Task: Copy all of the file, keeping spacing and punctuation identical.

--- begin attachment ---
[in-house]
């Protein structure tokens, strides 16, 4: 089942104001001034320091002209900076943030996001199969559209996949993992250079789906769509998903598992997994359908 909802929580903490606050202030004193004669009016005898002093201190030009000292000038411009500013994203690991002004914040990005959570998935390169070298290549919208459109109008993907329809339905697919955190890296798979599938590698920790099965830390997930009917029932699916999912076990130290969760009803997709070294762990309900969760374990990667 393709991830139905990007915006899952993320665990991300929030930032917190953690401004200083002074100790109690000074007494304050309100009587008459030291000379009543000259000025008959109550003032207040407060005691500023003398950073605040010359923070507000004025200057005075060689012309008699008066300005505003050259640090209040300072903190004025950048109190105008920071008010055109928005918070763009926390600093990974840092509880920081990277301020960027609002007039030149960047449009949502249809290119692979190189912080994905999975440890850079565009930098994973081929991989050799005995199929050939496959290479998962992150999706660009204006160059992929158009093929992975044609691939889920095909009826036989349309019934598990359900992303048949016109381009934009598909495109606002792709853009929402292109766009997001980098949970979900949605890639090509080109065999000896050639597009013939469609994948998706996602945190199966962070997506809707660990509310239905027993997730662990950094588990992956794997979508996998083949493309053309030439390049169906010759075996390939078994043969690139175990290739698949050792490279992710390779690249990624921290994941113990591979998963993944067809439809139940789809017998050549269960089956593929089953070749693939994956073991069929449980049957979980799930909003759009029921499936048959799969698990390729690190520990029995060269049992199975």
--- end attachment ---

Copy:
[in-house]
């Protein structure tokens, strides 16, 4: 089942104001001034320091002209900076943030996001199969559209996949993992250079789906769509998903598992997994359908 909802929580903490606050202030004193004669009016005898002093201190030009000292000038411009500013994203690991002004914040990005959570998935390169070298290549919208459109109008993907329809339905697919955190890296798979599938590698920790099965830390997930009917029932699916999912076990130290969760009803997709070294762990309900969760374990990667 393709991830139905990007915006899952993320665990991300929030930032917190953690401004200083002074100790109690000074007494304050309100009587008459030291000379009543000259000025008959109550003032207040407060005691500023003398950073605040010359923070507000004025200057005075060689012309008699008066300005505003050259640090209040300072903190004025950048109190105008920071008010055109928005918070763009926390600093990974840092509880920081990277301020960027609002007039030149960047449009949502249809290119692979190189912080994905999975440890850079565009930098994973081929991989050799005995199929050939496959290479998962992150999706660009204006160059992929158009093929992975044609691939889920095909009826036989349309019934598990359900992303048949016109381009934009598909495109606002792709853009929402292109766009997001980098949970979900949605890639090509080109065999000896050639597009013939469609994948998706996602945190199966962070997506809707660990509310239905027993997730662990950094588990992956794997979508996998083949493309053309030439390049169906010759075996390939078994043969690139175990290739698949050792490279992710390779690249990624921290994941113990591979998963993944067809439809139940789809017998050549269960089956593929089953070749693939994956073991069929449980049957979980799930909003759009029921499936048959799969698990390729690190520990029995060269049992199975």